At this stage, we’re still adding to our RRSPs each year. But all too soon it will be time to change our RRSPs into RRIFs. And once you have a RRIF whether you want to or not, you have to take some assets out each year and pay tax on them. The federal government sets a minimum withdrawal schedule generally starting at age 72. But what if I don’t want to make my withdrawals in cash? I wanted to know if I could take stocks out of my BMO InvestorLine account without selling them.
Why Would I Want to Transfer Out Stocks from my RRIF?
There isn’t a lot of benefit to making a withdrawal “in kind” from a RRIF. Basically, it saves two trading commissions: one for the sale of the stocks inside the RRIF, and one for re-purchasing the stocks in a non-registered brokerage account outside of the RRIF.
There is one other advantage: it reduces the risk that you might sell for a lower price than you have to pay to re-purchase the same shares.
Because you will pay tax based on the deemed value of the shares on the day you transfer them out (not based on the book value, or the price you paid for the shares when you first invested in them) you will not avoid any tax on the capital gain.
In fact any increase in value is not even considered a capital gain. The entire withdrawal is treated as “income” by the government and unfortunately you pay regular tax on it, not just capital gains tax. You can’t claim any capital losses in a RRIF or when making a sale to make a cash withdrawal from a RRIF either. Sorry.
Why Most People Don’t Transfer Stocks out of Their RRIFs
Most people don’t care if you can transfer stocks out or not. They need cash!
If you need the cash right away, there is no need to transfer the stocks out. It’s only worth transferring the stocks out if you have plenty of cash and you want to keep holding that stock for the long term.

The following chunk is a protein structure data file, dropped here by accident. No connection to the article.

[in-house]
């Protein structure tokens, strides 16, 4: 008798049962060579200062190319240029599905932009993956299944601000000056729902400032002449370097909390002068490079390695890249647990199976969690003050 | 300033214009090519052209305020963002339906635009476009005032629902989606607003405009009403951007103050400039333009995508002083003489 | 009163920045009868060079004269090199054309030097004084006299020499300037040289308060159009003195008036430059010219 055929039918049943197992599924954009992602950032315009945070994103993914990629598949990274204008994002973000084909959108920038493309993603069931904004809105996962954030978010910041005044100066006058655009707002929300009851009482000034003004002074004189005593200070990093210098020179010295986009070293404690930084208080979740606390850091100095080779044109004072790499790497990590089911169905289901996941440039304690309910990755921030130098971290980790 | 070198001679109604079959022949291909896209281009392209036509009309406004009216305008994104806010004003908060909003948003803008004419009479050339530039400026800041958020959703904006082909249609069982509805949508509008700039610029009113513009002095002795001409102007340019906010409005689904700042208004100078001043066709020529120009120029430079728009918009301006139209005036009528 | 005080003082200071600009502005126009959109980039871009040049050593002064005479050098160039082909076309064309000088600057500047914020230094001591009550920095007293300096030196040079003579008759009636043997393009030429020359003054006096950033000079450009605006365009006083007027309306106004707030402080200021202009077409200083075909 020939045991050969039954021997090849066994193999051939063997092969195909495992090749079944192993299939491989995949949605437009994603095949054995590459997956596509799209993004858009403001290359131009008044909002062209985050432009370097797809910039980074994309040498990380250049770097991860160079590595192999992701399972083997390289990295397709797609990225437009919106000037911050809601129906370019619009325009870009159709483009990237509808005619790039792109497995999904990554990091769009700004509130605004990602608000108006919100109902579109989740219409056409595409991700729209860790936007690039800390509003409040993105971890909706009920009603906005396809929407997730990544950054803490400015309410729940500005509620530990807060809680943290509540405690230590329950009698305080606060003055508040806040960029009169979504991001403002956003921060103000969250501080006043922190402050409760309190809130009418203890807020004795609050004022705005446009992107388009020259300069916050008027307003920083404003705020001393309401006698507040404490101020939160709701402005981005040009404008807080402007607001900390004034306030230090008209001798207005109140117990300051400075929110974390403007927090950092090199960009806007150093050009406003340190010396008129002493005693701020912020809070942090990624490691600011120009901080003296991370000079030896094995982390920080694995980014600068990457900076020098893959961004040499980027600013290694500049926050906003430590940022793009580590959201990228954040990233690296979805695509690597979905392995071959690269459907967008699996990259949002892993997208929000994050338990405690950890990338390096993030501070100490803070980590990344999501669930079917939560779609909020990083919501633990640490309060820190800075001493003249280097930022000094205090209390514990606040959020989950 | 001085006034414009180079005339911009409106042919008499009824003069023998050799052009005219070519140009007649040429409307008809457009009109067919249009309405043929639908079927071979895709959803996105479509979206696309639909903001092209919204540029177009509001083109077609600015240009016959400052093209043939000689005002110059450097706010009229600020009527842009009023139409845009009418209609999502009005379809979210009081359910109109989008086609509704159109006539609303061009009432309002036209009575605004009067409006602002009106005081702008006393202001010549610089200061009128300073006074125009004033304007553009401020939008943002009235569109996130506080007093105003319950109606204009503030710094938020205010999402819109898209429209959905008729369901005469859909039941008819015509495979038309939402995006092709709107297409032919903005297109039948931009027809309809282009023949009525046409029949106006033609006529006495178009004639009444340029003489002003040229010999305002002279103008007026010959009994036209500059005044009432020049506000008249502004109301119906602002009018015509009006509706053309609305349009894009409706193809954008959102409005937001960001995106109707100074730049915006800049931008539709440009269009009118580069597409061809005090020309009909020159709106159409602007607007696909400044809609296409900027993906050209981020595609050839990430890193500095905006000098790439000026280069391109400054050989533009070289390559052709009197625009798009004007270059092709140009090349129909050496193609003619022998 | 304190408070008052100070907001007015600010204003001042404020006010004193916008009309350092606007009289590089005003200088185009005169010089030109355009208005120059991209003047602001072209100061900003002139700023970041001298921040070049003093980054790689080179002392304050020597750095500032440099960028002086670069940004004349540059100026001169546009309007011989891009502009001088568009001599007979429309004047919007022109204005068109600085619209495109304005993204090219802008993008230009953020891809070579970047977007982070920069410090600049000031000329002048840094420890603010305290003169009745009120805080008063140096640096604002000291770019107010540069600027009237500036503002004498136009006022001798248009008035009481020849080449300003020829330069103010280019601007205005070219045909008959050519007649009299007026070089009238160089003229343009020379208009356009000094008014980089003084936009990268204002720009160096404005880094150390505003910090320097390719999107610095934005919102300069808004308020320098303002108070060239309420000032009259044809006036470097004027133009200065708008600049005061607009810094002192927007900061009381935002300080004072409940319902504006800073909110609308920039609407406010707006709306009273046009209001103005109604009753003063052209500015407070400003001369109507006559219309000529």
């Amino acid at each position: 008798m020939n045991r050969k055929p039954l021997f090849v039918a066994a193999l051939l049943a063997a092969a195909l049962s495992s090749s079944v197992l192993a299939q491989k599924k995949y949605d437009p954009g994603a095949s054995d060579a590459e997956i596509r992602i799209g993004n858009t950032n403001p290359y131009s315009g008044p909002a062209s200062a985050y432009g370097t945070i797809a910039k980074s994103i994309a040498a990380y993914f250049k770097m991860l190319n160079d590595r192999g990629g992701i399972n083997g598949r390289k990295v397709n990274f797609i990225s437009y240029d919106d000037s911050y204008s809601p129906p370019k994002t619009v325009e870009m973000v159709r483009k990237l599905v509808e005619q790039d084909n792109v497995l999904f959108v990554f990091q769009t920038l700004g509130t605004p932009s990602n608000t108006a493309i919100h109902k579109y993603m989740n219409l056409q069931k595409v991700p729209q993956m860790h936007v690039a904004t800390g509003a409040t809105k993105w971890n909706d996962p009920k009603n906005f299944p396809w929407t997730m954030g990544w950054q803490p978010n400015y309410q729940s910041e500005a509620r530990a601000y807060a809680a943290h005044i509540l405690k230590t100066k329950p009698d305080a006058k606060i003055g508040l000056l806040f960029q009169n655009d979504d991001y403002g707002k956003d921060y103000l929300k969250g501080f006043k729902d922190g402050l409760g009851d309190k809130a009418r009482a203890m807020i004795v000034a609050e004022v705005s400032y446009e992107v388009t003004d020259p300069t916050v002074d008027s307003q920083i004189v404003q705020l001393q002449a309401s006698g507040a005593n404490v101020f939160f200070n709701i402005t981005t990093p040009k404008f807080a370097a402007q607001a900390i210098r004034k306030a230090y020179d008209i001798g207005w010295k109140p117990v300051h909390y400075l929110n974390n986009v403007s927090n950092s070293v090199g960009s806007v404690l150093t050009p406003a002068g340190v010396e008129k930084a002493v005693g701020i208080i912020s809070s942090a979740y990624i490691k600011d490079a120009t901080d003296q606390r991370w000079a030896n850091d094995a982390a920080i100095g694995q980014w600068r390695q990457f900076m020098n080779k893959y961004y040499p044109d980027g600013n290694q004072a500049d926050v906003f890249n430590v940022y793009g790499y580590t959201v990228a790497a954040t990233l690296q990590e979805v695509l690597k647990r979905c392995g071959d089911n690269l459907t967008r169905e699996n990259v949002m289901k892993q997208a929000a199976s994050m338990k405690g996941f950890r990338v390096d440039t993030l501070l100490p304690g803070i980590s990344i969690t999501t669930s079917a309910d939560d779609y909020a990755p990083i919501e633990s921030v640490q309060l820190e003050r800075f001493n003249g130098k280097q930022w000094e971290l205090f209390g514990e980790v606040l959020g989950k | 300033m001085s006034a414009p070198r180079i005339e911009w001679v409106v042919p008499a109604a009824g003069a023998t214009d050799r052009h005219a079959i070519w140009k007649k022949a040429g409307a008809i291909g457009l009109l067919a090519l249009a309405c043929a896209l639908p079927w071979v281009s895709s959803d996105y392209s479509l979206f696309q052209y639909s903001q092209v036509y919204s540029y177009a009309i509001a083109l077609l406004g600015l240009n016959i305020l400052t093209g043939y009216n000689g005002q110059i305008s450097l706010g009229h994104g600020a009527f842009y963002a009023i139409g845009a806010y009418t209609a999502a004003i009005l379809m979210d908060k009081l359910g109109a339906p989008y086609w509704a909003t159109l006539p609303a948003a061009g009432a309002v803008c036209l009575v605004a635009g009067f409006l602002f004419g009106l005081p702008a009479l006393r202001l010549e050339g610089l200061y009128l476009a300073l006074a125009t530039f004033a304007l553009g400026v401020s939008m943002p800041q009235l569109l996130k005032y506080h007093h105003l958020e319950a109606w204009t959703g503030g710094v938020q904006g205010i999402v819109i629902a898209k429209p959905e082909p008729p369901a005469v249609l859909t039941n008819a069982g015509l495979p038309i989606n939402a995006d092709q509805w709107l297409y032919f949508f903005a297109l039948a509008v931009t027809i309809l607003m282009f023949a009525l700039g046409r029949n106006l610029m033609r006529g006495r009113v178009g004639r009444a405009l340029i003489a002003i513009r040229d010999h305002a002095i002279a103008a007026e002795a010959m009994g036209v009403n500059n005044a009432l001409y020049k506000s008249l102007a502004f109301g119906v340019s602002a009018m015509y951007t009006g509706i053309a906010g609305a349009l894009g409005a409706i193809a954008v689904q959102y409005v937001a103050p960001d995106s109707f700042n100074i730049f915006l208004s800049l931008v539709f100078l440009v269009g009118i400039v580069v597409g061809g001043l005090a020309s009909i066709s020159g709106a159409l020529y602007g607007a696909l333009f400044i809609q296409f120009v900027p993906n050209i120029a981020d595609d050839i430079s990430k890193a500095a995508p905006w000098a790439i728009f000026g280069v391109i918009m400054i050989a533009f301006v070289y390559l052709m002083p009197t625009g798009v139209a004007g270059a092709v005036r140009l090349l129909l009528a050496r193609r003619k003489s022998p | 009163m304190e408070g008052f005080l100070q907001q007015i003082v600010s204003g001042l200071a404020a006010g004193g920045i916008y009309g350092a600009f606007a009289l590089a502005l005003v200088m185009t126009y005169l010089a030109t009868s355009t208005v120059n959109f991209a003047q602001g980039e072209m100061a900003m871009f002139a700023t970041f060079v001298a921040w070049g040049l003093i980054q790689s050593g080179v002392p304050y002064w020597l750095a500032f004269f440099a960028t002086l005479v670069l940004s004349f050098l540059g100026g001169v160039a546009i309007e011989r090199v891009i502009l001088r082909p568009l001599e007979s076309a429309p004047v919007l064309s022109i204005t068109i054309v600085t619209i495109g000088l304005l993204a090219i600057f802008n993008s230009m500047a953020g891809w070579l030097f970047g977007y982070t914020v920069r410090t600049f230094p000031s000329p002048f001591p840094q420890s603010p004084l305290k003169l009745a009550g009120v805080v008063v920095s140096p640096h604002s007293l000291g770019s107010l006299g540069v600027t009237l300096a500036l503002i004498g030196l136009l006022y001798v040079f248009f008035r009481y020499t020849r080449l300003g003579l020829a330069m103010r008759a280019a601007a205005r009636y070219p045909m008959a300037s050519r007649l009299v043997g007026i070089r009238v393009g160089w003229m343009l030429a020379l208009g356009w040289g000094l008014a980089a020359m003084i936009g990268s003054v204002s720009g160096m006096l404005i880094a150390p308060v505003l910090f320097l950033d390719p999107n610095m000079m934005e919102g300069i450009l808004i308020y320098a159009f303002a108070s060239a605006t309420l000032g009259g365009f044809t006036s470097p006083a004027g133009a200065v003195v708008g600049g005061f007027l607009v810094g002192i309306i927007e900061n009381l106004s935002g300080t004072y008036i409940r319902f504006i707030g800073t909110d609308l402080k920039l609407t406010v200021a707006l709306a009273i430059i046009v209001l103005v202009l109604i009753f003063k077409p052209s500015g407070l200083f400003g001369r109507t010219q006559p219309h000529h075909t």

For example, you might need the cash value of those stocks to either
(a) live on or
(b) pay the deferred taxes with.
Remember, when you make a withdrawal from your RRIF you have to pay income taxes on it. Generally, you will have to pay when you file your quarterly or annual tax return.
If you withdraw more than the required annual minimum, you will have to pay a portion of the taxes immediately though as tax is “withheld” and submitted to the CRA by your financial institution.
Checking Whether “In Kind” Transfers Out are Permitted to Meet RRIF Withdrawal Requirements
I used the BMO InvestorLine MyLink secure email system to ask whether it is possible to make a required RRIF annual withdrawal “in kind” rather than in cash.
Specifically, I asked whether stocks could be transferred in kind from a RRIF to a regular non-registered InvestorLine brokerage account in order to meet the mandatory government withdrawal schedule.
Stock Transfers Out of a RRIF Are Permitted at InvestorLine
Yes, you can transfer shares directly out from an InvestorLine RRIF into a non-registered InvestorLine brokerage account.
The detailed reply included the following information:
“With InvestorLine, the default option is cash payments. If you would like to setup an in-kind payment, they are done on a manual basis. What you would be required to do is contract us, 2 weeks in advance from the scheduled cash payment, and request an in-kind payment. The agent assisting you will submit the request for in-kind shares to be moved to your non-registered cash account and ensure to cancel the cash payment.
Ensure [that a non-registered cash account] is opened prior to the payment being requested to ensure smooth processing of the minimum in-kind RIF payment.”
So it can be done, but you have to be prepared:
- Set up your InvestorLine non-registered account well in advance of your first RRIF withdrawal. (I’d suggest opening it at least 2 months in advance.)
- Two weeks (or earlier if they will let you) ahead of transfer time, contact InvestorLine and request the schedule cash payment be cancelled.
At that time request the in-kind transfer. You will have to specify
- which shares to move,
- how many shares to move,
- and how you will pay the withholding tax required by the government if you are withdrawing more than the required minimum (which is likely as the shares are not likely to divide evenly into your minimum requirement).
Let’s hope we can all transfer the shares in kind –and hope it’s because we’re all rolling in so much cash we don’t need the money!
- The Canada Revenue Agency overview of a Registered Retirement Income Fund, RRIF
- Withholding Tax on Payments from a Registered Retirement Income Fund
Have you done an in-kind transfer of shares from your RRIF to a brokerage account? Did it go smoothly? Please share your tips or tricks with others facing this same challenge by leaving a comment.